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The Waldorf Astoria Amsterdam Captures the City's New Golden Age

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A hotel captures the city’s reclaimed luster.

With the Rijksmuseum’s 2013 reopening and the Canal Ring’s recent designation as a UNESCO World Heritage site, Amsterdam—long patronized as a hosteler’s party town—is regaining its cultural swagger. The luxury hotel scene, too, is raising its game, and the Waldorf Astoria Amsterdam may be the boldest entry yet. Occupying six landmark 17th- and 18th-century buildings, the hotel channels all the richness of a Dutch still life, from the marble-clad entrance hall to the 93 guest rooms accented with lapis lazuli tones, echoing the blue water of the Herengracht canal outside. Amsterdam’s freshest style-makers contributed playful references to Holland’s cultivated past: local designer Jan Taminiau’s staff uniforms, printed with a 17th-century map from the Rijksmuseum; photographer Mariska Karto’s neo-Baroque pictures of half-lit women that punctuate the Peacock Alley lounge. There’s also a Guerlain Spa, an indoor pool, and a bar in an old bank vault. The best homegrown touch, though, may be the private garden, blooming each spring with 5,000 tulips. They could turn up elsewhere: at the restaurant, chef Sidney Schutte plans to stay focused on haute lowlands dishes, such as Zeeuwse lobster and a white asparagus dessert, but he also occasionally puts a few fried tulips on the plate. $$$$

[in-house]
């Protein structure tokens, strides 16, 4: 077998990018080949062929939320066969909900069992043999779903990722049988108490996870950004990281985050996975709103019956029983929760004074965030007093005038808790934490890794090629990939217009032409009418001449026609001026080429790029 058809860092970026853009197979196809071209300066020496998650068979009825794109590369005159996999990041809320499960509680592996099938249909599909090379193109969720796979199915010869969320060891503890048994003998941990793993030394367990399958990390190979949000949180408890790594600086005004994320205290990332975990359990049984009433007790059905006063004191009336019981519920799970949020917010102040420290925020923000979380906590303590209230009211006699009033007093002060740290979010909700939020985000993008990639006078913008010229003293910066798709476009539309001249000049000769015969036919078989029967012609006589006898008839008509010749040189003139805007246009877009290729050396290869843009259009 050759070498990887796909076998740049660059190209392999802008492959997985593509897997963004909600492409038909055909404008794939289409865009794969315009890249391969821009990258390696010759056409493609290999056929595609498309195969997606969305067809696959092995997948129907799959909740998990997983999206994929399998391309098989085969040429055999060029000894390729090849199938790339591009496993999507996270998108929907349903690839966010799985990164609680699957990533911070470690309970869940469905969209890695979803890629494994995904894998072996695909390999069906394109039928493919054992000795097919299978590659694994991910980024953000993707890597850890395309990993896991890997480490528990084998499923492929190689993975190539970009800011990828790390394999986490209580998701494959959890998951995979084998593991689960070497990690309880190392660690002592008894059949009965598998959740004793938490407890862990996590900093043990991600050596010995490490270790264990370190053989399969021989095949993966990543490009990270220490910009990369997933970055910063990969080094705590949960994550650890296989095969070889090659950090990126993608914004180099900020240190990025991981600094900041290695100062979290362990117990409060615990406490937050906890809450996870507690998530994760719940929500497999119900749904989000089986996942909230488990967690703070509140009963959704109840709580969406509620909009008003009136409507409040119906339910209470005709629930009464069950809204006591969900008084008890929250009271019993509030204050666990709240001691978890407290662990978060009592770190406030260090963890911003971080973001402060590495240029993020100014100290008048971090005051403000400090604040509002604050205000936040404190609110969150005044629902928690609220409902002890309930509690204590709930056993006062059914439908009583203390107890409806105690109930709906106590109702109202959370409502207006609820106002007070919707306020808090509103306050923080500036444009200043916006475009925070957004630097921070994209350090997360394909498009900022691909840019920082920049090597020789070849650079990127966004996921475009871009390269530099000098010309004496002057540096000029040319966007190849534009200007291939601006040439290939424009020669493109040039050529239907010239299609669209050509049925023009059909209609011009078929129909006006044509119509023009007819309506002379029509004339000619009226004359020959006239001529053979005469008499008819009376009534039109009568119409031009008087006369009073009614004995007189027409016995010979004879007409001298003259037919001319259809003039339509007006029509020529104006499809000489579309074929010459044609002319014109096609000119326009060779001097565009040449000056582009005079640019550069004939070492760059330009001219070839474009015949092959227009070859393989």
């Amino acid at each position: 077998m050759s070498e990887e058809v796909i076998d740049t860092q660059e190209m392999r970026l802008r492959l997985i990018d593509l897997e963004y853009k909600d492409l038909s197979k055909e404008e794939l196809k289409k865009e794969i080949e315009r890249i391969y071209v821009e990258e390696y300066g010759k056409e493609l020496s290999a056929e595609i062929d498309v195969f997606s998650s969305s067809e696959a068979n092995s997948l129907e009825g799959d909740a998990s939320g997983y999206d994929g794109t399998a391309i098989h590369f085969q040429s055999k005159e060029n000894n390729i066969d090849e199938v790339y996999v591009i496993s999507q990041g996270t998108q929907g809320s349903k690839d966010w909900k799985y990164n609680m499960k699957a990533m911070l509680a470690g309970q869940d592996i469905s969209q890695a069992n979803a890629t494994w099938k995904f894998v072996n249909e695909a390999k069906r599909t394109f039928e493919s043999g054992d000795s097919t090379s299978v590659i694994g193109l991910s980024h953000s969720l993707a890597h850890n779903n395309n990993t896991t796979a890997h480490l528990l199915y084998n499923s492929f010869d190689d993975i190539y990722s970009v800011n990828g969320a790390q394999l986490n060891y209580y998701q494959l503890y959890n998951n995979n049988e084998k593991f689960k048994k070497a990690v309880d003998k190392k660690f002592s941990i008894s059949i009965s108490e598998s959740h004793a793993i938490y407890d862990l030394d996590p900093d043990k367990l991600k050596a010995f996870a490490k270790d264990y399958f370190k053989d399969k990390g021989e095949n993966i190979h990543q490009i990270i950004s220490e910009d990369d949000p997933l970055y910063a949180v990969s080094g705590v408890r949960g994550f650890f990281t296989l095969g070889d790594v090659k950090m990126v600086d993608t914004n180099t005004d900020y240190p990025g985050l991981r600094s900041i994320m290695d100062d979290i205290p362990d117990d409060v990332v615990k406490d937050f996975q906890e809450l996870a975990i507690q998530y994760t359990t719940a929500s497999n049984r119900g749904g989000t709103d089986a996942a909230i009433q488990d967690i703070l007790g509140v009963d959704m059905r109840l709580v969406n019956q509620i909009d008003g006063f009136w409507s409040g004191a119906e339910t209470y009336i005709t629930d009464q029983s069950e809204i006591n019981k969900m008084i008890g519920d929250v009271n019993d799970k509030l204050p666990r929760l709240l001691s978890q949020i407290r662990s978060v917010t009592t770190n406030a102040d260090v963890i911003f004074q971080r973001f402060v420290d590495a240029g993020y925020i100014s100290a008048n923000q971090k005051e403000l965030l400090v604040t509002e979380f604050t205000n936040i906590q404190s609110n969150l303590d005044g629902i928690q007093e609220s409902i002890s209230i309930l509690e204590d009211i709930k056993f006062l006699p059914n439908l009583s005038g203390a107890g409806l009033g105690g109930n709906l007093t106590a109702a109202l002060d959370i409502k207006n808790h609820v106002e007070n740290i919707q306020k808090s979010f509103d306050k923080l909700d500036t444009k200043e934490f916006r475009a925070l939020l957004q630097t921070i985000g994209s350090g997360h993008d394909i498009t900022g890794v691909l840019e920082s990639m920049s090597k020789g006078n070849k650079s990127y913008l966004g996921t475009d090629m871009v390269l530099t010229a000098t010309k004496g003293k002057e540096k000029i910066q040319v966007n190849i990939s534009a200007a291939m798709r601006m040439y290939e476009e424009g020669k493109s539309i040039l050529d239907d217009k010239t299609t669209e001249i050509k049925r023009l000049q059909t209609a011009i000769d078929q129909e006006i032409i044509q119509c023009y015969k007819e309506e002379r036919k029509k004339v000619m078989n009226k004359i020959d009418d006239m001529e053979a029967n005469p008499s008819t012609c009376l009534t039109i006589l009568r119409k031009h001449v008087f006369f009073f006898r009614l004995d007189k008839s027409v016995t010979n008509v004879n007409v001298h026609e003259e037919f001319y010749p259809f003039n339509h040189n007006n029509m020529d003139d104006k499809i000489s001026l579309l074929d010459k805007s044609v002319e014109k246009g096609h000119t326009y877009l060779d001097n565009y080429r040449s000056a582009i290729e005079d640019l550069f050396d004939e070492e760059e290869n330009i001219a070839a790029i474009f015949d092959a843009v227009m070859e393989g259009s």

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Photo courtesy of Waldorf Astoria

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